Christ Page moved to Bowling Green 16 years ago to help care for her husband’s aging mother. They thought the move would be a temporary one, and they kept their house in Sacramento, California. After a few years, they decided to say good bye to California and make Bowling Green home.
“This town is the best kept secret in the US,” Page said. “People here care about each other.”
Page still doesn’t care for the Missouri winters, so she and her husband go to Texas. But they still financially support the Bowling Green church when they are gone in the winter.
“I want the church to be here when I come back in the spring,” she said.
“Before Mike, the church was becoming insular. The more members we lost, the more we drew tighter together, becoming very self-focused.”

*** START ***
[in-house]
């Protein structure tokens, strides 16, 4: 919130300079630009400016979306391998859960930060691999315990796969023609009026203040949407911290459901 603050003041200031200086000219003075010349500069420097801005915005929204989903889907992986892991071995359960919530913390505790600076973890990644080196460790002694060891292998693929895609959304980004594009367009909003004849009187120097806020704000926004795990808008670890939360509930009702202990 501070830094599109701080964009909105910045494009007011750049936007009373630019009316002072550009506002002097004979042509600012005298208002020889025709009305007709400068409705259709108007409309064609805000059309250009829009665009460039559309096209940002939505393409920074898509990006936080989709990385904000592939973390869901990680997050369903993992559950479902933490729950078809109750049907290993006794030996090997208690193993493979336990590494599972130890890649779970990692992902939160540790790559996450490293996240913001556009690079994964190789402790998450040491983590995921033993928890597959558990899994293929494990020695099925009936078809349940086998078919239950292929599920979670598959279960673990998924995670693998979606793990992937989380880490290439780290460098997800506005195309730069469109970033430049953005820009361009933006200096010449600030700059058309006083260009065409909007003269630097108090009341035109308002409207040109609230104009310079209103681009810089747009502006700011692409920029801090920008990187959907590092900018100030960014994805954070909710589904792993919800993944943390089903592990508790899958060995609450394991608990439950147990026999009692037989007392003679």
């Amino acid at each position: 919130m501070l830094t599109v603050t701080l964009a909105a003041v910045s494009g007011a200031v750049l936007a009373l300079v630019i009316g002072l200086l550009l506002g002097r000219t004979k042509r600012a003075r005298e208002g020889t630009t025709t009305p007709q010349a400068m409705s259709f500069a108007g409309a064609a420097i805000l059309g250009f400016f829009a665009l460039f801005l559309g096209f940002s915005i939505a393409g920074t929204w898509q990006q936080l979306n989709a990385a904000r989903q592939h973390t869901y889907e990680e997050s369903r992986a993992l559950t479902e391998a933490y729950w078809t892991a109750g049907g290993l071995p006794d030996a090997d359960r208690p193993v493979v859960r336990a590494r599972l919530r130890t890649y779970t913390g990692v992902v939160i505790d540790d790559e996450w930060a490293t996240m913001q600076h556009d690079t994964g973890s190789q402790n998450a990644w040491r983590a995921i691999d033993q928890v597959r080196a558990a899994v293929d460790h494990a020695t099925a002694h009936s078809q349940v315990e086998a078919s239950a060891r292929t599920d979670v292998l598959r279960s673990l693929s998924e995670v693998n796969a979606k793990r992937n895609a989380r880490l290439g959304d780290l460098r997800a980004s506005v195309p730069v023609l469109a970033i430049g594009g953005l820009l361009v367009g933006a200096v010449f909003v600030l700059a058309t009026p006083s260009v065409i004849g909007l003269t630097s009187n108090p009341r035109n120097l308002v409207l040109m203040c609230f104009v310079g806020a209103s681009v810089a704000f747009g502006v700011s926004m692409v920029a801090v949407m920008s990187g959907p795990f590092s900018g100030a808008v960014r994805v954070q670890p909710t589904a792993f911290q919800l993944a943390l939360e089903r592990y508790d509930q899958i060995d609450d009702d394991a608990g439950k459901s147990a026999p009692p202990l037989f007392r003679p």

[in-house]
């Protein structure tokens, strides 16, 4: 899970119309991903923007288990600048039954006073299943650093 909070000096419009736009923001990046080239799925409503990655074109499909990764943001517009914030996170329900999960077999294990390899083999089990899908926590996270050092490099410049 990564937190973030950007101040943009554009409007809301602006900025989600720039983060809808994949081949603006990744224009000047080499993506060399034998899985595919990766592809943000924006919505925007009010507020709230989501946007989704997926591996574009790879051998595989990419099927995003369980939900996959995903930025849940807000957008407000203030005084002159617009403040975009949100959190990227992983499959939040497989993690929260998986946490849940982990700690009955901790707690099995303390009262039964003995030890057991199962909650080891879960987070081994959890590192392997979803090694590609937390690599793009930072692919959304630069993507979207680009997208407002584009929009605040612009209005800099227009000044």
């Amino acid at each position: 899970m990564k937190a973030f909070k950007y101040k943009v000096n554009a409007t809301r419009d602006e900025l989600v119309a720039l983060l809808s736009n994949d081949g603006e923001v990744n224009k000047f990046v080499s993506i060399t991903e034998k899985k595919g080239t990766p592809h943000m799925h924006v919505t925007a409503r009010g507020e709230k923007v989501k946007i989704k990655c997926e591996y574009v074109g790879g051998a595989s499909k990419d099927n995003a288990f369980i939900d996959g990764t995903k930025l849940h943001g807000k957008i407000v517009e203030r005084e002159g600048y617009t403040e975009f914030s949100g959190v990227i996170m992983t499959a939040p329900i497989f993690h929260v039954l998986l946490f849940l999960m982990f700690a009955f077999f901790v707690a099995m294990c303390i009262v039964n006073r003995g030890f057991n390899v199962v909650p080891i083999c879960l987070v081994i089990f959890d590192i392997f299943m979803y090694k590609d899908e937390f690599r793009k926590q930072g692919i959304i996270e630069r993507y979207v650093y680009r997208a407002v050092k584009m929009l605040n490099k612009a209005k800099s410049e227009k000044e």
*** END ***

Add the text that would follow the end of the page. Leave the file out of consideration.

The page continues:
Page said outreach efforts, like the pancake breakfast, have been effective. Many new people are connected to the church. The average attendance, although improved, hasn’t boomed, though. Most of the new people come sporadically, not every Sunday.
“We have different families every Sunday,” Page said.
When Jeffrey Shaw was in business school at the University of Missouri – Columbia, he went to Missouri UMC. When he was in law school at St. Louis University, he went to Manchester UMC. Shaw’s sister, Andrea, lives in the Kansas City area and goes to Platte Woods UMC (see story about developments at Platte Woods on page 10). But when Shaw completed law school, he went back to Bowling Green and opened his own law practice.
“I enjoyed participating in different church environments, but I always planned on coming back to Bowling Green,” he said. “I like the peaceful, small town environment.”
Shaw said he feels the church is blessed to be a growing small town.